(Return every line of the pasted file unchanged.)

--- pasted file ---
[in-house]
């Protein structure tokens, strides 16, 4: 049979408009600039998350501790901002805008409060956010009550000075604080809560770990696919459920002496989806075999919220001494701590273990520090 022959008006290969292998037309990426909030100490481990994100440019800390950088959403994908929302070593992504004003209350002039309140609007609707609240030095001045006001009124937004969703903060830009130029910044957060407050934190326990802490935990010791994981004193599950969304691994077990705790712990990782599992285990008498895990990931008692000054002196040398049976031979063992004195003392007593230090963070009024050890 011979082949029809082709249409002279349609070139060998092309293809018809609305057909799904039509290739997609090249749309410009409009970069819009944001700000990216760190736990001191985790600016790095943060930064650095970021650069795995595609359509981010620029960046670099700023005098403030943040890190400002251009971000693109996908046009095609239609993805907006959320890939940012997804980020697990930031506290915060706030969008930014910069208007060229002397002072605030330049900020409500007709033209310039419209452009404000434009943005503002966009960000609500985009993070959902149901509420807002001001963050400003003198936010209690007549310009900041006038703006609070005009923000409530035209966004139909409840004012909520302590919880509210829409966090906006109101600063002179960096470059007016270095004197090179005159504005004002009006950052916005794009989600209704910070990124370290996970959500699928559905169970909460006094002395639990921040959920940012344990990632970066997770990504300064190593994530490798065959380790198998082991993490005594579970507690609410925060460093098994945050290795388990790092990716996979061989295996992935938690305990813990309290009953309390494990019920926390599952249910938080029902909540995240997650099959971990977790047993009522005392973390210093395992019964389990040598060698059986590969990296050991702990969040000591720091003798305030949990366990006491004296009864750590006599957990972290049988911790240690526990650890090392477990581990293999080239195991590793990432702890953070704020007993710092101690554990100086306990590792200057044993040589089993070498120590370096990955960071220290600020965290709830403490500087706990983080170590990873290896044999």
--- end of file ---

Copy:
[in-house]
């Protein structure tokens, strides 16, 4: 049979408009600039998350501790901002805008409060956010009550000075604080809560770990696919459920002496989806075999919220001494701590273990520090 022959008006290969292998037309990426909030100490481990994100440019800390950088959403994908929302070593992504004003209350002039309140609007609707609240030095001045006001009124937004969703903060830009130029910044957060407050934190326990802490935990010791994981004193599950969304691994077990705790712990990782599992285990008498895990990931008692000054002196040398049976031979063992004195003392007593230090963070009024050890 011979082949029809082709249409002279349609070139060998092309293809018809609305057909799904039509290739997609090249749309410009409009970069819009944001700000990216760190736990001191985790600016790095943060930064650095970021650069795995595609359509981010620029960046670099700023005098403030943040890190400002251009971000693109996908046009095609239609993805907006959320890939940012997804980020697990930031506290915060706030969008930014910069208007060229002397002072605030330049900020409500007709033209310039419209452009404000434009943005503002966009960000609500985009993070959902149901509420807002001001963050400003003198936010209690007549310009900041006038703006609070005009923000409530035209966004139909409840004012909520302590919880509210829409966090906006109101600063002179960096470059007016270095004197090179005159504005004002009006950052916005794009989600209704910070990124370290996970959500699928559905169970909460006094002395639990921040959920940012344990990632970066997770990504300064190593994530490798065959380790198998082991993490005594579970507690609410925060460093098994945050290795388990790092990716996979061989295996992935938690305990813990309290009953309390494990019920926390599952249910938080029902909540995240997650099959971990977790047993009522005392973390210093395992019964389990040598060698059986590969990296050991702990969040000591720091003798305030949990366990006491004296009864750590006599957990972290049988911790240690526990650890090392477990581990293999080239195991590793990432702890953070704020007993710092101690554990100086306990590792200057044993040589089993070498120590370096990955960071220290600020965290709830403490500087706990983080170590990873290896044999």